You see, if you go down almost any road in a city of Haiti you will find it bustling, bursting at its seams almost. Street vendors piled on top of each other selling wares and goods-often feet or inches behind garbage or a small canal with dirty water running through it that line the streets. In front of them other mobile vendors walking around with their wares on their heads yelling out what they are selling. Behind them, first you have wooden stands set up selling other wares and then, barely visible, are the businesses with actual storefronts. Motos and cars all honk for attention as you weave through. Pedestrians vie for space as they can, seemingly the low man on the totem pole in this jockey of space. It’s overstimulating for the person that isn’t used to it. It’s business as usual for those in attendance.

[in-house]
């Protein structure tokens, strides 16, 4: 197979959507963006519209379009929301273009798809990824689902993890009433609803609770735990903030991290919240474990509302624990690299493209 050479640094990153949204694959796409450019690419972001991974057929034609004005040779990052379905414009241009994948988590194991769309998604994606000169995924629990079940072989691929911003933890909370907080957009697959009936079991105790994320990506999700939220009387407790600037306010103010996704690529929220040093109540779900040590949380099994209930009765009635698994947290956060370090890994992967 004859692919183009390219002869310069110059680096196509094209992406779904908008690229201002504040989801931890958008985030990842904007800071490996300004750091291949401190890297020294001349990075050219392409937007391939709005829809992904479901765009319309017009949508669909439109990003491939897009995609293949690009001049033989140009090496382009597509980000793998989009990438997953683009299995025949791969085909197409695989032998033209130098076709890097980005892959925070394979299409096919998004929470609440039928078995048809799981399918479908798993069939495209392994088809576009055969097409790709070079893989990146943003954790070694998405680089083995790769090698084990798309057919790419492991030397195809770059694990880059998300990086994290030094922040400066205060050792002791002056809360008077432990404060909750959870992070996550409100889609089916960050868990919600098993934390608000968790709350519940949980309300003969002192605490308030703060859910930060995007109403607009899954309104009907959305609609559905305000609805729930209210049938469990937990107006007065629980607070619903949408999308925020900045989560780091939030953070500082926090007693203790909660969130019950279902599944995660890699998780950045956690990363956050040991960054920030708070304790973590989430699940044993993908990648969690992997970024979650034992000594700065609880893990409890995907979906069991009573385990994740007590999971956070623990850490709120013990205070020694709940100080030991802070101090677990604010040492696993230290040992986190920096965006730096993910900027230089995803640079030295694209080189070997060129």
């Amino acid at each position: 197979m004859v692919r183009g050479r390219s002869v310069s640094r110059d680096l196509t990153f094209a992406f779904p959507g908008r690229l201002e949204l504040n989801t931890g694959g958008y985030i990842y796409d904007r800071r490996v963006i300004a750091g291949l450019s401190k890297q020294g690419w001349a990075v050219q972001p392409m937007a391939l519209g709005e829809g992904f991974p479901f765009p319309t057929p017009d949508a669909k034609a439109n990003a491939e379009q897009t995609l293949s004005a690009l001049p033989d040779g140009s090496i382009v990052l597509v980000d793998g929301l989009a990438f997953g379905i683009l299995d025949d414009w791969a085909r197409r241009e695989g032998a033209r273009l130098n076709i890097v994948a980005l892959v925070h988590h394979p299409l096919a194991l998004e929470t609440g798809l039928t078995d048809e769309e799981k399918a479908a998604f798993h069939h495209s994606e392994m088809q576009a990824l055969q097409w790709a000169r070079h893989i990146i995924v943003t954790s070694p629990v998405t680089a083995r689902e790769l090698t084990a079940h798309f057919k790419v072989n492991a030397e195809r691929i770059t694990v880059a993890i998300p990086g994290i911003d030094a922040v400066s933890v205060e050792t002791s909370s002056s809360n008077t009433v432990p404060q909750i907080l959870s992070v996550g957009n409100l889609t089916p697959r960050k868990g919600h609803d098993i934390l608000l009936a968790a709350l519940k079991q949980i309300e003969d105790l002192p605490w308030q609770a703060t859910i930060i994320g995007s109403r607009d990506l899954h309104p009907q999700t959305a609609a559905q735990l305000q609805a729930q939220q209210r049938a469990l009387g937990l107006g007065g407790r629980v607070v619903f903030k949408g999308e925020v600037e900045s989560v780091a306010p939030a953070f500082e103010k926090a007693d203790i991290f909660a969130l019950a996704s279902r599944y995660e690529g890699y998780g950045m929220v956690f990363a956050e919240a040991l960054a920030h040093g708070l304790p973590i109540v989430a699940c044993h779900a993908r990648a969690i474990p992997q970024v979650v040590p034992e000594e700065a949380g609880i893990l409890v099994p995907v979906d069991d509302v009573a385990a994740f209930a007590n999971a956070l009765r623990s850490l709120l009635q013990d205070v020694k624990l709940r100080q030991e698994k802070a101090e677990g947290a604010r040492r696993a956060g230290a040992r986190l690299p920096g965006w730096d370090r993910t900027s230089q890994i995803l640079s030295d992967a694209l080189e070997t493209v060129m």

But early in the morning. Sunday mornings in particular. If you go early enough right as the sun is rising. This space, this usual crazy hectic space, is silent. Wood tables are stacked up waiting for their merchants to come set up for the day. Maybe a random chicken or goat weaves in around them. A couple early morning risers make their way with an empty bucket to the well. The first time I saw this, this emptiness, it struck me. It was as if I was seeing it, what I have walked through dozens of times, for the first time because I was able to see it without the layers and pay attention to the details.
It was on that first notice of Sunday morning emptiness that I had an idea in my head that I wanted to photograph. So last Sunday I took (dragged) the kids downtown to put my idea in my head into pixels.
Here are a couple of my faves: